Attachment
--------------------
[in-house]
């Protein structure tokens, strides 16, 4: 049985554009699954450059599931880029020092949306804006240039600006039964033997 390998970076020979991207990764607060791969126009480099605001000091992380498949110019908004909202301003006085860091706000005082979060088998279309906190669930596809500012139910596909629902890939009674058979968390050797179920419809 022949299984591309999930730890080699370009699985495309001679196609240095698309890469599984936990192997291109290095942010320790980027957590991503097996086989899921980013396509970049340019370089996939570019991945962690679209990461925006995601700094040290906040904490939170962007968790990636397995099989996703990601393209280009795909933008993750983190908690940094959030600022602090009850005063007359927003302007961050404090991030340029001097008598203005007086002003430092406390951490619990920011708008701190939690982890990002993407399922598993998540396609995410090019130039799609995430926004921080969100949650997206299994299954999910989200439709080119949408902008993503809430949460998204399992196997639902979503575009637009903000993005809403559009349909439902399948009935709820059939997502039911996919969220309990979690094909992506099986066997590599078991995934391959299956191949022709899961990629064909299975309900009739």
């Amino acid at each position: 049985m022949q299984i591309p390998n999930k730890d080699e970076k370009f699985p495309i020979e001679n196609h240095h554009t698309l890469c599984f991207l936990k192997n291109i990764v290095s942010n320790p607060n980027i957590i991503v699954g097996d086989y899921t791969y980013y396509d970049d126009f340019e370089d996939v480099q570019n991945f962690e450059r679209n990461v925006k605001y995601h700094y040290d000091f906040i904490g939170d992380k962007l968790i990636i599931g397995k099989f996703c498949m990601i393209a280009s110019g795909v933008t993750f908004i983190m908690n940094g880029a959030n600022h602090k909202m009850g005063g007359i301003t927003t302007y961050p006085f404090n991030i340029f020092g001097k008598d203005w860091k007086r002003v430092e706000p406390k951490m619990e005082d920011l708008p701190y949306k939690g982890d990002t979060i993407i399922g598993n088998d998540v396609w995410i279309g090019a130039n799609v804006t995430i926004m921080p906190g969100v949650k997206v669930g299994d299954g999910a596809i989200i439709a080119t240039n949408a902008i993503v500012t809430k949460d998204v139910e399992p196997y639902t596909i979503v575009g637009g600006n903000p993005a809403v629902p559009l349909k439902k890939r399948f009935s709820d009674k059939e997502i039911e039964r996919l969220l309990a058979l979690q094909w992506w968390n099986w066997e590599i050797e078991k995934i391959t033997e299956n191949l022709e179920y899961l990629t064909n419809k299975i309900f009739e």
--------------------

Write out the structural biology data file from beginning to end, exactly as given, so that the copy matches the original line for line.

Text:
[in-house]
């Protein structure tokens, strides 16, 4: 049985554009699954450059599931880029020092949306804006240039600006039964033997 390998970076020979991207990764607060791969126009480099605001000091992380498949110019908004909202301003006085860091706000005082979060088998279309906190669930596809500012139910596909629902890939009674058979968390050797179920419809 022949299984591309999930730890080699370009699985495309001679196609240095698309890469599984936990192997291109290095942010320790980027957590991503097996086989899921980013396509970049340019370089996939570019991945962690679209990461925006995601700094040290906040904490939170962007968790990636397995099989996703990601393209280009795909933008993750983190908690940094959030600022602090009850005063007359927003302007961050404090991030340029001097008598203005007086002003430092406390951490619990920011708008701190939690982890990002993407399922598993998540396609995410090019130039799609995430926004921080969100949650997206299994299954999910989200439709080119949408902008993503809430949460998204399992196997639902979503575009637009903000993005809403559009349909439902399948009935709820059939997502039911996919969220309990979690094909992506099986066997590599078991995934391959299956191949022709899961990629064909299975309900009739």
């Amino acid at each position: 049985m022949q299984i591309p390998n999930k730890d080699e970076k370009f699985p495309i020979e001679n196609h240095h554009t698309l890469c599984f991207l936990k192997n291109i990764v290095s942010n320790p607060n980027i957590i991503v699954g097996d086989y899921t791969y980013y396509d970049d126009f340019e370089d996939v480099q570019n991945f962690e450059r679209n990461v925006k605001y995601h700094y040290d000091f906040i904490g939170d992380k962007l968790i990636i599931g397995k099989f996703c498949m990601i393209a280009s110019g795909v933008t993750f908004i983190m908690n940094g880029a959030n600022h602090k909202m009850g005063g007359i301003t927003t302007y961050p006085f404090n991030i340029f020092g001097k008598d203005w860091k007086r002003v430092e706000p406390k951490m619990e005082d920011l708008p701190y949306k939690g982890d990002t979060i993407i399922g598993n088998d998540v396609w995410i279309g090019a130039n799609v804006t995430i926004m921080p906190g969100v949650k997206v669930g299994d299954g999910a596809i989200i439709a080119t240039n949408a902008i993503v500012t809430k949460d998204v139910e399992p196997y639902t596909i979503v575009g637009g600006n903000p993005a809403v629902p559009l349909k439902k890939r399948f009935s709820d009674k059939e997502i039911e039964r996919l969220l309990a058979l979690q094909w992506w968390n099986w066997e590599i050797e078991k995934i391959t033997e299956n191949l022709e179920y899961l990629t064909n419809k299975i309900f009739e």